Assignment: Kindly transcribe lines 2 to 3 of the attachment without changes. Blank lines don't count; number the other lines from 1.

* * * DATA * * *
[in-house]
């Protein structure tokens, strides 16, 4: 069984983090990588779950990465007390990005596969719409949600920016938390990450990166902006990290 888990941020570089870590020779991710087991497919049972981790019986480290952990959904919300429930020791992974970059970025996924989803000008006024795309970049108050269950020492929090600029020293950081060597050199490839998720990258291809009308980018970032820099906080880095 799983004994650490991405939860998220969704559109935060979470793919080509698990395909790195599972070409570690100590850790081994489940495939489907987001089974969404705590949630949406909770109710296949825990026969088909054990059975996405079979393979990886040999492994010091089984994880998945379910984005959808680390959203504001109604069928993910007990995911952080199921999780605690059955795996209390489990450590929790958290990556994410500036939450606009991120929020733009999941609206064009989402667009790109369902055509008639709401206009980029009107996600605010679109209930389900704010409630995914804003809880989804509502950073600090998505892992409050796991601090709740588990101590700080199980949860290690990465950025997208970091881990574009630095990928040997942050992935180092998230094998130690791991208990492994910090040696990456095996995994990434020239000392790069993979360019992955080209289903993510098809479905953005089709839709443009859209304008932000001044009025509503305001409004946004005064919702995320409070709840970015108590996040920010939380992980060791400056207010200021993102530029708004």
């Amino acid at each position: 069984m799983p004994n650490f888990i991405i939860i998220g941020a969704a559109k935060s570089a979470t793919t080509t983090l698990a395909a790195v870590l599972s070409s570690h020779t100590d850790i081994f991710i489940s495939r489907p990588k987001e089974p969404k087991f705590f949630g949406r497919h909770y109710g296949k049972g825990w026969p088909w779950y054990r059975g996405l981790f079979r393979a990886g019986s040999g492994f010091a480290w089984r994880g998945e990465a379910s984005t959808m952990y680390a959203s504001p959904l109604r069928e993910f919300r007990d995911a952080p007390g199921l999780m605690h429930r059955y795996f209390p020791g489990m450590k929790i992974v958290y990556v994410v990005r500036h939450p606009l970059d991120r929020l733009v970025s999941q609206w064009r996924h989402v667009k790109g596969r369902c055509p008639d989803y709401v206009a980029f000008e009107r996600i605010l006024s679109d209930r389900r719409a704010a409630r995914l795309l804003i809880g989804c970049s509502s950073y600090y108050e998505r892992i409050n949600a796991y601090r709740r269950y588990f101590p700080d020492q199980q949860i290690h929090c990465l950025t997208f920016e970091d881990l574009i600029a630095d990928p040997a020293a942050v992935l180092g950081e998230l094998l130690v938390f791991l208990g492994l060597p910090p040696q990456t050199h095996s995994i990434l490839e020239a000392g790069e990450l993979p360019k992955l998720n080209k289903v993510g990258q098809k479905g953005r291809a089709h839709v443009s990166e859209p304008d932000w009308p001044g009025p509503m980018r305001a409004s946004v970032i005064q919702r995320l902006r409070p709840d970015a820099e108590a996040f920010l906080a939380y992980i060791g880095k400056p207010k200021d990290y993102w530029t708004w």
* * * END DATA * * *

């Protein structure tokens, strides 16, 4: 069984983090990588779950990465007390990005596969719409949600920016938390990450990166902006990290 888990941020570089870590020779991710087991497919049972981790019986480290952990959904919300429930020791992974970059970025996924989803000008006024795309970049108050269950020492929090600029020293950081060597050199490839998720990258291809009308980018970032820099906080880095 799983004994650490991405939860998220969704559109935060979470793919080509698990395909790195599972070409570690100590850790081994489940495939489907987001089974969404705590949630949406909770109710296949825990026969088909054990059975996405079979393979990886040999492994010091089984994880998945379910984005959808680390959203504001109604069928993910007990995911952080199921999780605690059955795996209390489990450590929790958290990556994410500036939450606009991120929020733009999941609206064009989402667009790109369902055509008639709401206009980029009107996600605010679109209930389900704010409630995914804003809880989804509502950073600090998505892992409050796991601090709740588990101590700080199980949860290690990465950025997208970091881990574009630095990928040997942050992935180092998230094998130690791991208990492994910090040696990456095996995994990434020239000392790069993979360019992955080209289903993510098809479905953005089709839709443009859209304008932000001044009025509503305001409004946004005064919702995320409070709840970015108590996040920010939380992980060791400056207010200021993102530029708004």
């Amino acid at each position: 069984m799983p004994n650490f888990i991405i939860i998220g941020a969704a559109k935060s570089a979470t793919t080509t983090l698990a395909a790195v870590l599972s070409s570690h020779t100590d850790i081994f991710i489940s495939r489907p990588k987001e089974p969404k087991f705590f949630g949406r497919h909770y109710g296949k049972g825990w026969p088909w779950y054990r059975g996405l981790f079979r393979a990886g019986s040999g492994f010091a480290w089984r994880g998945e990465a379910s984005t959808m952990y680390a959203s504001p959904l109604r069928e993910f919300r007990d995911a952080p007390g199921l999780m605690h429930r059955y795996f209390p020791g489990m450590k929790i992974v958290y990556v994410v990005r500036h939450p606009l970059d991120r929020l733009v970025s999941q609206w064009r996924h989402v667009k790109g596969r369902c055509p008639d989803y709401v206009a980029f000008e009107r996600i605010l006024s679109d209930r389900r719409a704010a409630r995914l795309l804003i809880g989804c970049s509502s950073y600090y108050e998505r892992i409050n949600a796991y601090r709740r269950y588990f101590p700080d020492q199980q949860i290690h929090c990465l950025t997208f920016e970091d881990l574009i600029a630095d990928p040997a020293a942050v992935l180092g950081e998230l094998l130690v938390f791991l208990g492994l060597p910090p040696q990456t050199h095996s995994i990434l490839e020239a000392g790069e990450l993979p360019k992955l998720n080209k289903v993510g990258q098809k479905g953005r291809a089709h839709v443009s990166e859209p304008d932000w009308p001044g009025p509503m980018r305001a409004s946004v970032i005064q919702r995320l902006r409070p709840d970015a820099e108590a996040f920010l906080a939380y992980i060791g880095k400056p207010k200021d990290y993102w530029t708004w």